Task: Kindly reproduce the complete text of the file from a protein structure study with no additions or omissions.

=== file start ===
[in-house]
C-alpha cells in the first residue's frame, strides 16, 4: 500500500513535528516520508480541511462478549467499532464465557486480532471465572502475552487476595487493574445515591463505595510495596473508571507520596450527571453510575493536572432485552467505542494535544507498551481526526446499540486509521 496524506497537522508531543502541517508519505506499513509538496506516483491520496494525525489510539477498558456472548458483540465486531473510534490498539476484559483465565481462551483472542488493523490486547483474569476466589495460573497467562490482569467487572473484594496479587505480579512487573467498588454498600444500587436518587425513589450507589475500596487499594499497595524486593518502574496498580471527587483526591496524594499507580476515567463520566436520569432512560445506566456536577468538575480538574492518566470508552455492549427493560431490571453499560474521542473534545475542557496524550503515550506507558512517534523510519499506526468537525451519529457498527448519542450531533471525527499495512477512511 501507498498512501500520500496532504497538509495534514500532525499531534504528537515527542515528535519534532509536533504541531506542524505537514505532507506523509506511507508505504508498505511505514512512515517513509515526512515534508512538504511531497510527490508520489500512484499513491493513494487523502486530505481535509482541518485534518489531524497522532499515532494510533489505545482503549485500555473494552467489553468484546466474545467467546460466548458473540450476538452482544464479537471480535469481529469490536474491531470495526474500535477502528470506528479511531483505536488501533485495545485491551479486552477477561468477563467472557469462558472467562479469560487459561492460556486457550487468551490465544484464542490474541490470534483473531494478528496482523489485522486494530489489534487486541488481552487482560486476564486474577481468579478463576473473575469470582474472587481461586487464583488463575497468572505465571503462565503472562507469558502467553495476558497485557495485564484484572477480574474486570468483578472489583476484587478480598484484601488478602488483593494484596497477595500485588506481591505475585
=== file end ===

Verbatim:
[in-house]
C-alpha cells in the first residue's frame, strides 16, 4: 500500500513535528516520508480541511462478549467499532464465557486480532471465572502475552487476595487493574445515591463505595510495596473508571507520596450527571453510575493536572432485552467505542494535544507498551481526526446499540486509521 496524506497537522508531543502541517508519505506499513509538496506516483491520496494525525489510539477498558456472548458483540465486531473510534490498539476484559483465565481462551483472542488493523490486547483474569476466589495460573497467562490482569467487572473484594496479587505480579512487573467498588454498600444500587436518587425513589450507589475500596487499594499497595524486593518502574496498580471527587483526591496524594499507580476515567463520566436520569432512560445506566456536577468538575480538574492518566470508552455492549427493560431490571453499560474521542473534545475542557496524550503515550506507558512517534523510519499506526468537525451519529457498527448519542450531533471525527499495512477512511 501507498498512501500520500496532504497538509495534514500532525499531534504528537515527542515528535519534532509536533504541531506542524505537514505532507506523509506511507508505504508498505511505514512512515517513509515526512515534508512538504511531497510527490508520489500512484499513491493513494487523502486530505481535509482541518485534518489531524497522532499515532494510533489505545482503549485500555473494552467489553468484546466474545467467546460466548458473540450476538452482544464479537471480535469481529469490536474491531470495526474500535477502528470506528479511531483505536488501533485495545485491551479486552477477561468477563467472557469462558472467562479469560487459561492460556486457550487468551490465544484464542490474541490470534483473531494478528496482523489485522486494530489489534487486541488481552487482560486476564486474577481468579478463576473473575469470582474472587481461586487464583488463575497468572505465571503462565503472562507469558502467553495476558497485557495485564484484572477480574474486570468483578472489583476484587478480598484484601488478602488483593494484596497477595500485588506481591505475585